Before you hire a business broker, you need to ask them a few questions. There are actually several questions that should float around in your mind, but we will condense them down to five. By asking these questions, you can get a better idea of how the broker can help you. This will avoid choosing someone who will not provide the results that you desire.

What is your experience level?

Business brokerage is a very defined niche industry with not a lot of specific curriculum that can educate a broker. Therefore experience carries a lot of weight in the selection of a business broker. You want a broker that has a well defined resume of businesses sold. A subjective comparison is would you want a doctor who is performing their fourth surgery to be operating on you or would you want a surgeon who has performed over 100 surgeries. The same can be said about business brokerage. Make sure that you learn about your brokers experience and how that relates to selling your business.

How do you determine value?

A good business broker, no matter the type of business, will have specific ways to determine the value. They should make sure that their methods of determining value are personalized to your type of business. Valuation of a business is critical to a successful sale. Pricing the business too high will allow the business to sit stagnate on the market. Pricing too low will leave money on the table for the seller. You want your broker to provide a realistic value backed up by research of previously sold businesses and solid valuation methodology.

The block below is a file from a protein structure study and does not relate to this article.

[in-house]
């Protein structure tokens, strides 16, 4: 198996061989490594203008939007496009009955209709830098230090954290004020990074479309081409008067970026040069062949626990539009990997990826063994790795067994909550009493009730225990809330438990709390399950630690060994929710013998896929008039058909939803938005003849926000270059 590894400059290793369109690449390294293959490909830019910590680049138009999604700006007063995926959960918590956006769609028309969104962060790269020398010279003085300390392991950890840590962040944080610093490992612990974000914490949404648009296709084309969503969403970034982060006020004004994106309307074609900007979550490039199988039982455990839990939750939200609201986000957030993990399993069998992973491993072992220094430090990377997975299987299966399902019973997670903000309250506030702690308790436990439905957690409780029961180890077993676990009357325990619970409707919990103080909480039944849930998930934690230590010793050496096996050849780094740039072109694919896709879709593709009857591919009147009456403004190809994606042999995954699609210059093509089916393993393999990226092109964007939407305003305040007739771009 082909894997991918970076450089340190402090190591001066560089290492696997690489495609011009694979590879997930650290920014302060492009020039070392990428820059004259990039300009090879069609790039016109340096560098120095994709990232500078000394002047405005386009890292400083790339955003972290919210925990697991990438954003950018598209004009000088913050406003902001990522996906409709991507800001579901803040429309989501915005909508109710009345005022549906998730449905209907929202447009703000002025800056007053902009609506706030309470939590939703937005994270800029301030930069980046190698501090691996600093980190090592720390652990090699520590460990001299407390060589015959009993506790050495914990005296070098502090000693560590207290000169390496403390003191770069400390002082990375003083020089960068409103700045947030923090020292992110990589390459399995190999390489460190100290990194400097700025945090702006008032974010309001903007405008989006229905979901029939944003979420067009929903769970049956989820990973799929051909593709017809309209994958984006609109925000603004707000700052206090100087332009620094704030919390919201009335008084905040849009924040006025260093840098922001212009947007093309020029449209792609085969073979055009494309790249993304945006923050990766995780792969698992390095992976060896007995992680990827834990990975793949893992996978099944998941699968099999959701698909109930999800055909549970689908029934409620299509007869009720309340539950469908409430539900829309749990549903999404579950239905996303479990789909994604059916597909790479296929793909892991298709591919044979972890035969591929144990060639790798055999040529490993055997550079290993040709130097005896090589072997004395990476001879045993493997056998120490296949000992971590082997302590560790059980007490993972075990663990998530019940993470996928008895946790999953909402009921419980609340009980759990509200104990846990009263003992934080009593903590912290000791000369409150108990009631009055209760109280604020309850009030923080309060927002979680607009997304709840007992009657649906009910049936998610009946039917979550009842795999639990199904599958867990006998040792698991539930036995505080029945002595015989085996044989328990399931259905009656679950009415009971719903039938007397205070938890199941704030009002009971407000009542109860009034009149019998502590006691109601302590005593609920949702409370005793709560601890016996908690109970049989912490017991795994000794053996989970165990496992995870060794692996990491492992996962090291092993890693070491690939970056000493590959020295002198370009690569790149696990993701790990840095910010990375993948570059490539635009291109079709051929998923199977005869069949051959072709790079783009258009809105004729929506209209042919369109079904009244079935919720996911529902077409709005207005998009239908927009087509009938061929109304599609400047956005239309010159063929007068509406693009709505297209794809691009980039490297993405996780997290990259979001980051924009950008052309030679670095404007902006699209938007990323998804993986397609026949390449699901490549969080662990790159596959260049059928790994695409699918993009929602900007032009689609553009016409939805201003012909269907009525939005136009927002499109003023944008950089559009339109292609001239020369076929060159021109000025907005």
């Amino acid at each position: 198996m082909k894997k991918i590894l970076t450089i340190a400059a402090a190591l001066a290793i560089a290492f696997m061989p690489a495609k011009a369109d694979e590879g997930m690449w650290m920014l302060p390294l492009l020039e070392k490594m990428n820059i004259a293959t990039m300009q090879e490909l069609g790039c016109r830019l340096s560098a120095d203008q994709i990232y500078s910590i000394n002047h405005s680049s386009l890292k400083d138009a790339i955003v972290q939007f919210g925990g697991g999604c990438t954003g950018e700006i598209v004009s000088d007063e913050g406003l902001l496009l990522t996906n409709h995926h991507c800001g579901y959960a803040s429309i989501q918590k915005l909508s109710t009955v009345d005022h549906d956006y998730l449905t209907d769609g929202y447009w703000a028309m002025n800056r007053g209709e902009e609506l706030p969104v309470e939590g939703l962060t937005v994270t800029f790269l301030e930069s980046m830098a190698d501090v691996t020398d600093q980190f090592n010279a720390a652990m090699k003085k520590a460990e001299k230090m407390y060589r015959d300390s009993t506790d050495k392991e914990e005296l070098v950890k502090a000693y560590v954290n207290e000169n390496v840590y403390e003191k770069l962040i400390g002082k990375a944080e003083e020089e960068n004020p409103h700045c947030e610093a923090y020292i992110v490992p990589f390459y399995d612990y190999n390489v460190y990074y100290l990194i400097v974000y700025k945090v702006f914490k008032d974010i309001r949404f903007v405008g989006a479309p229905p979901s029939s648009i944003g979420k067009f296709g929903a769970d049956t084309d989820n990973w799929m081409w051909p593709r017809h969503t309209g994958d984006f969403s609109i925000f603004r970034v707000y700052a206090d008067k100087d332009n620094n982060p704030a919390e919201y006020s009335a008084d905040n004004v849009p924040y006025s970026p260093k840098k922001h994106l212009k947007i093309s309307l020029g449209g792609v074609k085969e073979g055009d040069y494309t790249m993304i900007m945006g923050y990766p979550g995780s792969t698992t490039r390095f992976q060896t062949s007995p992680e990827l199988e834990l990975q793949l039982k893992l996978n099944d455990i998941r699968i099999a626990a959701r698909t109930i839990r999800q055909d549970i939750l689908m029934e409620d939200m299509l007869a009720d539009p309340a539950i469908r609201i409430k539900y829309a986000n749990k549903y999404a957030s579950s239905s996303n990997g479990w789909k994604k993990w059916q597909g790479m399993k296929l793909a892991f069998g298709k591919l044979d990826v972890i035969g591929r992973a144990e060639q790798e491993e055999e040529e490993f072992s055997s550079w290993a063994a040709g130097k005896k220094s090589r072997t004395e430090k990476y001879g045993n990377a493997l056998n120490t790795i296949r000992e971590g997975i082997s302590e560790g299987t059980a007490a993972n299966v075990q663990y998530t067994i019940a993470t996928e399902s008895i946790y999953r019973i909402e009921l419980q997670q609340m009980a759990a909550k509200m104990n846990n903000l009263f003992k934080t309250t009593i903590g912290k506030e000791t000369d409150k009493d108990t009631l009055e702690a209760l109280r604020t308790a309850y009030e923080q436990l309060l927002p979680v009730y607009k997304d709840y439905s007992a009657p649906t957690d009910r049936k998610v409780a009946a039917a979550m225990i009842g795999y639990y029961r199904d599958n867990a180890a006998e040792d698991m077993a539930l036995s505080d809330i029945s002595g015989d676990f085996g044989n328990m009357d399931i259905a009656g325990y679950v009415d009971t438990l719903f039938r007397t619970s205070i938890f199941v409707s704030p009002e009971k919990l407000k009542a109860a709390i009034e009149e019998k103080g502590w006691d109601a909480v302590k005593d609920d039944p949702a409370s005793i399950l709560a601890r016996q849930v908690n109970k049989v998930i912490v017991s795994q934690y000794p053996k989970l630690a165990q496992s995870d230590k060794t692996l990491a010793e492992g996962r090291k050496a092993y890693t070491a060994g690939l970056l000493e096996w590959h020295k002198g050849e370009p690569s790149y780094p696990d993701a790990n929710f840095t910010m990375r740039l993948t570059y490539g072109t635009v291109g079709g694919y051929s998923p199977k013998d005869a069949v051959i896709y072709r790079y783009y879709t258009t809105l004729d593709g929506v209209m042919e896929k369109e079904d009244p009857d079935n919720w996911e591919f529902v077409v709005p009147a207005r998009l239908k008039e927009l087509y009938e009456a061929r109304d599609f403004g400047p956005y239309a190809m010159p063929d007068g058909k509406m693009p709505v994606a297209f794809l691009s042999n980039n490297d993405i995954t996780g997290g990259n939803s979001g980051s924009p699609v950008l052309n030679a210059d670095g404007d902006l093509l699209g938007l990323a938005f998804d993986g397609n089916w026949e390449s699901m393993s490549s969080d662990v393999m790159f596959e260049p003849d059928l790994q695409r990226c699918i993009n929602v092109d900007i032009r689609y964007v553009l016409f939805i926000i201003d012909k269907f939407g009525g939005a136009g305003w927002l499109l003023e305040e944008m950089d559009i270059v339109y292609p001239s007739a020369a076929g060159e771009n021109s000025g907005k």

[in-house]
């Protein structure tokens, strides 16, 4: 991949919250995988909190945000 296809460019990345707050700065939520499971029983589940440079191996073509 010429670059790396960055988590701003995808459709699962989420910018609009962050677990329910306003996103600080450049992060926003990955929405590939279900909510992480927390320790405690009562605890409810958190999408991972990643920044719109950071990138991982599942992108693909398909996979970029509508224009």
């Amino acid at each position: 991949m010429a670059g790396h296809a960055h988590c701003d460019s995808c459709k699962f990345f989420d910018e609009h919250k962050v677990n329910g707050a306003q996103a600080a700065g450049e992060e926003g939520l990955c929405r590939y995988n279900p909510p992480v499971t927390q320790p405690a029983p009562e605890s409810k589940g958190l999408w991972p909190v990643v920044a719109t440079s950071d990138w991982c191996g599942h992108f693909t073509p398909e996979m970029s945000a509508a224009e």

How realistic is your pricing?

Realistic pricing is a vital part of selling your business. A good broker will stick with the range of their proposed value because to do otherwise is a disservice to the client. Setting unrealistic expectations on pricing and then not being able to reach those expectations serves no purpose in the sale of the business. The ultimate goal is the seller wants to sell and move on. If your broker starts to waffle on pricing, it may be an indication they are more interested in getting the listing than being a trusted advisor.

What steps will you take to preserve confidentiality?

An essential part of selling a business is ensuring that no one knows the business is for sale other than prospective purchasers. If people involved in the business, including customers, vendors and employees hear the business is on the market, it could lead to unwanted reactions. This could make current business operations, and ultimately selling the business, more difficult. A good broker understands this and has methods to keep everything quiet. Ask, so you know what to expect.

You have to interview your broker and know the exact type of work they have performed in the past and know their experience level and track record. Remember, the ultimate goal is to sell the business. Take all the variables in evaluating your broker into consideration and ask yourself does the price make sense and why? Does the broker have a successful track record? How will the broker protect my interests such as confidentiality? If in your interview your broker can satisfy these main concerns. I think you have found the right broker to sell your business.